Unnecessary Hysteria about Declining U.S. Support for Israel

March 29 2019

To judge by the headlines in several major news outlets, a recent Gallup poll suggests a sharp drop in Americans’ sympathy for the Jewish state. Mitchell Bard explains that, to the contrary, the data show little change from previous years:

It is true that overall support for Israel did fall from its all-time high of 64 percent to 59 percent—its lowest point since 2009. Nevertheless, that figure is still well above the historical average of 48 percent registered in the 89 Gallup polls since the Six-Day War. [Looking at a longer timeline], support for Israel has been on the upswing. In the 1970s, the average level of support for Israel was 44 percent; in the 1980s and 1990s, it was 47 percent, including the record highs during the Gulf War. Since 2000, support for Israel is averaging 54 percent. . . .

The real hysteria has focused on an alleged decline in Democratic support for Israel. But the data do not justify such concern. Yes, 76 percent of Republicans compared to 43 percent of Democrats were more sympathetic toward Israel than toward the Palestinians. This sounds bad—unless you know that support among Democrats in 37 polls since 1993 averaged 46 percent. Support for Israel was lower than that in the mid-1970s.

[Yet] support for Israel among liberal Democrats has remained consistent for a decade. Furthermore, when asked their attitude toward Israel this year, 58 percent of liberal Democrats and 66 percent of moderate and conservative Democrats had a favorable view, and only 9 percent viewed Israel very unfavorably. . . .

And what about the whole notion of [large numbers] of Jews leaving the Democratic party for the Republicans? . . . The poll also found that “only 16 percent” of Jews identified as Republican. That is exactly the same percentage that the American Jewish Committee found in its 2018 survey.

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Read more at Algemeiner

More about: American Jewry, Israel & Zionism, US-Israel relations

Who Changed the Term “Nakba” into a Symbol of Arab Victimization?

April 19 2019

In contemporary Palestinian discourse, not to mention that of the Palestinians’ Western supporters, the creation of the state of Israel is known as the Nakba, or catastrophe—sometimes explicitly compared with the Holocaust. The very term has come to form a central element in a narrative of passive Palestinian suffering at Jewish hands. But when the Syrian historian Constantin Zureiq first used the term with regard to the events of 1948, he meant something quite different, and those responsible for changing its meaning were none other than Israelis. Raphael Bouchnik-Chen explains:

In his 1948 pamphlet The Meaning of the Disaster (Ma’na al-Nakba), Zureiq attributed the Palestinian/Arab flight to the stillborn pan-Arab assault on the nascent Jewish state rather than to a premeditated Zionist design to disinherit the Palestinian Arabs. “We [Arabs] must admit our mistakes,” [he wrote], “and recognize the extent of our responsibility for the disaster that is our lot.” . . . In a later book, The Meaning of the Catastrophe Anew, published after the June 1967 war, he defined that latest defeat as a “Nakba,” . . . since—just as in 1948—it was a self-inflicted disaster emanating from the Arab world’s failure to confront Zionism. . . .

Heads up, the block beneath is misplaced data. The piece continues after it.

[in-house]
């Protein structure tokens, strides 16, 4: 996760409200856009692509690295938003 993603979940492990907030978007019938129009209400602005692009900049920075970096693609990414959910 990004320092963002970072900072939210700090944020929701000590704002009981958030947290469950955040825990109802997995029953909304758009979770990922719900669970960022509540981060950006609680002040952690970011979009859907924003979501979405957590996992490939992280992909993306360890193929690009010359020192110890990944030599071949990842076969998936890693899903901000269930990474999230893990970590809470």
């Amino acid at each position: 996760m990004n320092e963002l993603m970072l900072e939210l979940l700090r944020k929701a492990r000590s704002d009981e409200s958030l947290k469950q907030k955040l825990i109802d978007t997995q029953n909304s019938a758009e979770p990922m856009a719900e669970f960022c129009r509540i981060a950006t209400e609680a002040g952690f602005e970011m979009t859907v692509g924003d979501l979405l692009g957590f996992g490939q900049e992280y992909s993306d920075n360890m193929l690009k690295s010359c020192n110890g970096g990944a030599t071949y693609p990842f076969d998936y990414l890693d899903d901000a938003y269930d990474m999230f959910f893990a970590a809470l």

It was only in the late 1980s that it began to be widely perceived as an Israeli-inflicted injustice. Ironically, it was a group of politically engaged, self-styled Israeli “new historians” who provided the Palestinian national movement with perhaps its best propaganda tool by turning the saga of Israel’s birth upside down, with aggressors turned into hapless victims, and vice-versa, on the basis of massive misrepresentation of archival evidence.

While earlier generations of Palestinian academics and intellectuals had refrained from exploring the origins of the 1948 defeat, the PLO chairman Yasir Arafat, who was brought to Gaza and the West Bank as part of the 1993 Oslo Accords and was allowed to establish his Palestinian Authority (PA) in parts of those territories, grasped the immense potential of reincarnating the Nakba as a symbol of Palestinian victimhood rather than a self-inflicted disaster. In 1998, he proclaimed May 15 a national day of remembrance of the Nakba. In subsequent years, “Nakba Day” has become an integral component of the Palestinian national narrative and the foremost event commemorating their 1948 “catastrophe.”

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More about: Arab World, Israeli-Palestinian Conflict, New historians, Yasir Arafat